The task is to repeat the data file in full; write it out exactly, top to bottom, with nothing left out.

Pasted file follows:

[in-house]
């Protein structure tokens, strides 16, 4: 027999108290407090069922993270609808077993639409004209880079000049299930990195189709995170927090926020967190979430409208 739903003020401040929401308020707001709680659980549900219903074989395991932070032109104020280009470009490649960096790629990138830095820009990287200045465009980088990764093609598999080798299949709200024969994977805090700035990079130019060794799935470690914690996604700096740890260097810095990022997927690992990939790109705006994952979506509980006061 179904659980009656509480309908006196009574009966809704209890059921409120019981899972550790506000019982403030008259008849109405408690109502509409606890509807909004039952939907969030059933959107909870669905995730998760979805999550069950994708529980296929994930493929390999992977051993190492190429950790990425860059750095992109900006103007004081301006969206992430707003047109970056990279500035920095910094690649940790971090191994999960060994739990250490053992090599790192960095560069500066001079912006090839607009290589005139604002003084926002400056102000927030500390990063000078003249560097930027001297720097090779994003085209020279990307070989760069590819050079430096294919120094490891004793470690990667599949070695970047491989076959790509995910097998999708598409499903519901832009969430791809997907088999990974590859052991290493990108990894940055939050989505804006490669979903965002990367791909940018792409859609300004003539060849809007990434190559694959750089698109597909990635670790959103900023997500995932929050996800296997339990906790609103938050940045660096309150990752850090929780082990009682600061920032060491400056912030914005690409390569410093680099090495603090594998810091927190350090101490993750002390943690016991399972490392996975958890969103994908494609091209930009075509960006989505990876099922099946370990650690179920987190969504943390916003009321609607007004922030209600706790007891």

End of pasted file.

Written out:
[in-house]
């Protein structure tokens, strides 16, 4: 027999108290407090069922993270609808077993639409004209880079000049299930990195189709995170927090926020967190979430409208 739903003020401040929401308020707001709680659980549900219903074989395991932070032109104020280009470009490649960096790629990138830095820009990287200045465009980088990764093609598999080798299949709200024969994977805090700035990079130019060794799935470690914690996604700096740890260097810095990022997927690992990939790109705006994952979506509980006061 179904659980009656509480309908006196009574009966809704209890059921409120019981899972550790506000019982403030008259008849109405408690109502509409606890509807909004039952939907969030059933959107909870669905995730998760979805999550069950994708529980296929994930493929390999992977051993190492190429950790990425860059750095992109900006103007004081301006969206992430707003047109970056990279500035920095910094690649940790971090191994999960060994739990250490053992090599790192960095560069500066001079912006090839607009290589005139604002003084926002400056102000927030500390990063000078003249560097930027001297720097090779994003085209020279990307070989760069590819050079430096294919120094490891004793470690990667599949070695970047491989076959790509995910097998999708598409499903519901832009969430791809997907088999990974590859052991290493990108990894940055939050989505804006490669979903965002990367791909940018792409859609300004003539060849809007990434190559694959750089698109597909990635670790959103900023997500995932929050996800296997339990906790609103938050940045660096309150990752850090929780082990009682600061920032060491400056912030914005690409390569410093680099090495603090594998810091927190350090101490993750002390943690016991399972490392996975958890969103994908494609091209930009075509960006989505990876099922099946370990650690179920987190969504943390916003009321609607007004922030209600706790007891």